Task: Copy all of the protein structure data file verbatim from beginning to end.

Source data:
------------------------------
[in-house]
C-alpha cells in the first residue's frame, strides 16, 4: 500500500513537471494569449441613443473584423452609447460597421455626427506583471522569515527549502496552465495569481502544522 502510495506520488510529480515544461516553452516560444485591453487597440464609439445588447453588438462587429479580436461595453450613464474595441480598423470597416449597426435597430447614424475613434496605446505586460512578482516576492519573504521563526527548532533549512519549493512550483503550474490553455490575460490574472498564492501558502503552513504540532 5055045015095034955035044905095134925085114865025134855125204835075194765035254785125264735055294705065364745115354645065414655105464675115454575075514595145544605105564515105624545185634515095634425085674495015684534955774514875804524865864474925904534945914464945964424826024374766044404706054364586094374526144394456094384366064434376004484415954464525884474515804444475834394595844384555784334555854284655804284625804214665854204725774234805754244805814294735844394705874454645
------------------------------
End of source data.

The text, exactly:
[in-house]
C-alpha cells in the first residue's frame, strides 16, 4: 500500500513537471494569449441613443473584423452609447460597421455626427506583471522569515527549502496552465495569481502544522 502510495506520488510529480515544461516553452516560444485591453487597440464609439445588447453588438462587429479580436461595453450613464474595441480598423470597416449597426435597430447614424475613434496605446505586460512578482516576492519573504521563526527548532533549512519549493512550483503550474490553455490575460490574472498564492501558502503552513504540532 5055045015095034955035044905095134925085114865025134855125204835075194765035254785125264735055294705065364745115354645065414655105464675115454575075514595145544605105564515105624545185634515095634425085674495015684534955774514875804524865864474925904534945914464945964424826024374766044404706054364586094374526144394456094384366064434376004484415954464525884474515804444475834394595844384555784334555854284655804284625804214665854204725774234805754244805814294735844394705874454645